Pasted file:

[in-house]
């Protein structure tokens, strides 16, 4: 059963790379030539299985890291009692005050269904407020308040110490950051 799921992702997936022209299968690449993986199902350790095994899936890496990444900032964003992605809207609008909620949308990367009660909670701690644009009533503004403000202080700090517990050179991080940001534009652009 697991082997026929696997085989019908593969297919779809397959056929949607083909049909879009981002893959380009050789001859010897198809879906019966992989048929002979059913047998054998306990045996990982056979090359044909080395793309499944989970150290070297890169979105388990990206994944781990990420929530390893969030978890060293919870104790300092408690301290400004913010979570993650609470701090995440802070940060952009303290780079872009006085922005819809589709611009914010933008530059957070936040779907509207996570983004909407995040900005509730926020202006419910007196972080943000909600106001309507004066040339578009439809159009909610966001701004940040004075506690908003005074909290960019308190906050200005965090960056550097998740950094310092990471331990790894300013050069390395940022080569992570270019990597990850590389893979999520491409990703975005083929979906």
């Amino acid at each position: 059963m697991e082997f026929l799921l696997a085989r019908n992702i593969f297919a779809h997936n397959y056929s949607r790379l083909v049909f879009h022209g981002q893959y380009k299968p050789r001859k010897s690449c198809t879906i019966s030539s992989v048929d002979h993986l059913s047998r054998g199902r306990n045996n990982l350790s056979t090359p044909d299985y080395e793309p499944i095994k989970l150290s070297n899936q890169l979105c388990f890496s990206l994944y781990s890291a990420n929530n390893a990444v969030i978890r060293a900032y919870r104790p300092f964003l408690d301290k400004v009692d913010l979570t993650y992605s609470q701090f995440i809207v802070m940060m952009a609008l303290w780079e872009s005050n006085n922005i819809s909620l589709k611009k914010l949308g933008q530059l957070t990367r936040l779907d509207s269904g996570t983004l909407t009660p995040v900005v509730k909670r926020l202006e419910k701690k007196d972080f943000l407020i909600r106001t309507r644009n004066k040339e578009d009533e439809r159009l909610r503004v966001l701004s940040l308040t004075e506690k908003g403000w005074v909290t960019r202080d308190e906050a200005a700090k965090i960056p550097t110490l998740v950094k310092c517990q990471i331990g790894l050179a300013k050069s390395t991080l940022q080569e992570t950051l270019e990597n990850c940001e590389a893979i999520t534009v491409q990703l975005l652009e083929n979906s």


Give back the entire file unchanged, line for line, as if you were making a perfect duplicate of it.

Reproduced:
[in-house]
């Protein structure tokens, strides 16, 4: 059963790379030539299985890291009692005050269904407020308040110490950051 799921992702997936022209299968690449993986199902350790095994899936890496990444900032964003992605809207609008909620949308990367009660909670701690644009009533503004403000202080700090517990050179991080940001534009652009 697991082997026929696997085989019908593969297919779809397959056929949607083909049909879009981002893959380009050789001859010897198809879906019966992989048929002979059913047998054998306990045996990982056979090359044909080395793309499944989970150290070297890169979105388990990206994944781990990420929530390893969030978890060293919870104790300092408690301290400004913010979570993650609470701090995440802070940060952009303290780079872009006085922005819809589709611009914010933008530059957070936040779907509207996570983004909407995040900005509730926020202006419910007196972080943000909600106001309507004066040339578009439809159009909610966001701004940040004075506690908003005074909290960019308190906050200005965090960056550097998740950094310092990471331990790894300013050069390395940022080569992570270019990597990850590389893979999520491409990703975005083929979906």
């Amino acid at each position: 059963m697991e082997f026929l799921l696997a085989r019908n992702i593969f297919a779809h997936n397959y056929s949607r790379l083909v049909f879009h022209g981002q893959y380009k299968p050789r001859k010897s690449c198809t879906i019966s030539s992989v048929d002979h993986l059913s047998r054998g199902r306990n045996n990982l350790s056979t090359p044909d299985y080395e793309p499944i095994k989970l150290s070297n899936q890169l979105c388990f890496s990206l994944y781990s890291a990420n929530n390893a990444v969030i978890r060293a900032y919870r104790p300092f964003l408690d301290k400004v009692d913010l979570t993650y992605s609470q701090f995440i809207v802070m940060m952009a609008l303290w780079e872009s005050n006085n922005i819809s909620l589709k611009k914010l949308g933008q530059l957070t990367r936040l779907d509207s269904g996570t983004l909407t009660p995040v900005v509730k909670r926020l202006e419910k701690k007196d972080f943000l407020i909600r106001t309507r644009n004066k040339e578009d009533e439809r159009l909610r503004v966001l701004s940040l308040t004075e506690k908003g403000w005074v909290t960019r202080d308190e906050a200005a700090k965090i960056p550097t110490l998740v950094k310092c517990q990471i331990g790894l050179a300013k050069s390395t991080l940022q080569e992570t950051l270019e990597n990850c940001e590389a893979i999520t534009v491409q990703l975005l652009e083929n979906s």